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Pulmonary inflammatory effects of source-oriented particulate matter from California’s San Joaquin Valley
Filetype[PDF - 1.20 MB]


Details:
  • Pubmed ID:
    26568698
  • Pubmed Central ID:
    PMC4639935
  • Funding:
    P30 ES023513/ES/NIEHS NIH HHS/United States
    U50 OH007550/OH/NIOSH CDC HHS/United States
    U54 OH007550/OH/NIOSH CDC HHS/United States
  • Document Type:
  • Collection(s):
  • Description:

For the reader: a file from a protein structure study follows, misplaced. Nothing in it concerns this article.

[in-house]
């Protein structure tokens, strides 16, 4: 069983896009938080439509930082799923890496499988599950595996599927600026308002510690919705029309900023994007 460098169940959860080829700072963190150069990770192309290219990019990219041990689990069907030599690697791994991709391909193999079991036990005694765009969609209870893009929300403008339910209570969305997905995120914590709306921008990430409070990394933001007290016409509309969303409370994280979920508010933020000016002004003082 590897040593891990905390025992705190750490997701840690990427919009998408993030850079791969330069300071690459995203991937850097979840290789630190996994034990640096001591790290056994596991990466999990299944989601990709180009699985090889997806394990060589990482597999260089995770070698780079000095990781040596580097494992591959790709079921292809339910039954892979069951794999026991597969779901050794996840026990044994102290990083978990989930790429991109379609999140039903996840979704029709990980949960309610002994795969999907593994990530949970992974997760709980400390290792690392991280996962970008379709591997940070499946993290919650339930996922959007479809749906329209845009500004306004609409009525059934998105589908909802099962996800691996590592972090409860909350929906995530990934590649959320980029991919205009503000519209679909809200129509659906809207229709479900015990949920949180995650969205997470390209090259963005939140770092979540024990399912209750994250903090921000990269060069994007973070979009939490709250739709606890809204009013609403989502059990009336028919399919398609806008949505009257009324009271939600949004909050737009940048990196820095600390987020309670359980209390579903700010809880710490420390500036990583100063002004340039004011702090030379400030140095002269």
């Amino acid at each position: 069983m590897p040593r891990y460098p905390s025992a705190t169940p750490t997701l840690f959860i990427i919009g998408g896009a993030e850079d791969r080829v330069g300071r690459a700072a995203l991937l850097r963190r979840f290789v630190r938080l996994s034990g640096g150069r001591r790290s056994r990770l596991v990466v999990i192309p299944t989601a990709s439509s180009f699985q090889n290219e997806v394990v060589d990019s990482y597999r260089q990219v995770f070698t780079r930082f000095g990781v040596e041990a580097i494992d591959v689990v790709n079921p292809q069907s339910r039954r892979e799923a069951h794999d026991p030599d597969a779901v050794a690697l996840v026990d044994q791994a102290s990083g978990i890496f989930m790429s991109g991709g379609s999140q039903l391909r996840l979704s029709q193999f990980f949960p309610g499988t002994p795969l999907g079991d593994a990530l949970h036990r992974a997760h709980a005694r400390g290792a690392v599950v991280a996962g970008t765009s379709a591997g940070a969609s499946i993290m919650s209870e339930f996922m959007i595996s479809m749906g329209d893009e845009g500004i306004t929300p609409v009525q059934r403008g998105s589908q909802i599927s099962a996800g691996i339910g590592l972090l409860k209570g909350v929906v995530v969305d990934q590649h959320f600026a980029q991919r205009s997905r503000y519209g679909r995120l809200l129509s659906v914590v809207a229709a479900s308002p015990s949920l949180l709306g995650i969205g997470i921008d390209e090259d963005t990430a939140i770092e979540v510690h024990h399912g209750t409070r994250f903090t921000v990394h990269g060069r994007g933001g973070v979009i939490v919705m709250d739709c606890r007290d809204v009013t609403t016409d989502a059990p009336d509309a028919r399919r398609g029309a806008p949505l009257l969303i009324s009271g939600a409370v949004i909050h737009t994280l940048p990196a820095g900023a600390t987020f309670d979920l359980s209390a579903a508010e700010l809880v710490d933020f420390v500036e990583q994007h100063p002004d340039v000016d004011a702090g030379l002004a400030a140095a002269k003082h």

The EPA regulates ambient particulate matter (PM) because substantial associations have been established between PM and health impacts. Presently, regulatory compliance involves broad control of PM emission sources based on mass concentration rather than chemical composition, although PM toxicity is likely to vary depending upon PM physicochemical properties. The overall objective of this study was to help inform source-specific PM emission control regulations. For the first time, source-oriented PM was collected from the atmosphere in Fresno, CA, onto 38 source/size substrates. Mice were exposed via oropharyngeal aspiration to equivalent mass doses [50 μg] of two size fractions: ultrafine (Dp < 0.17μm) and submicron fine (0.17 < Dp < 1 μm) during summer and winter seasons. At 24 hours post-exposure, cellular and biochemical indicators of pulmonary inflammation were evaluated in the bronchoalveolar lavage fluid. Significant inflammatory responses were elicited by vehicle, regional background, and cooking PM sources that were dependent on season and particle size. This is the first study of source-oriented toxicity of atmospheric PM and supports source-specific emissions control strategies.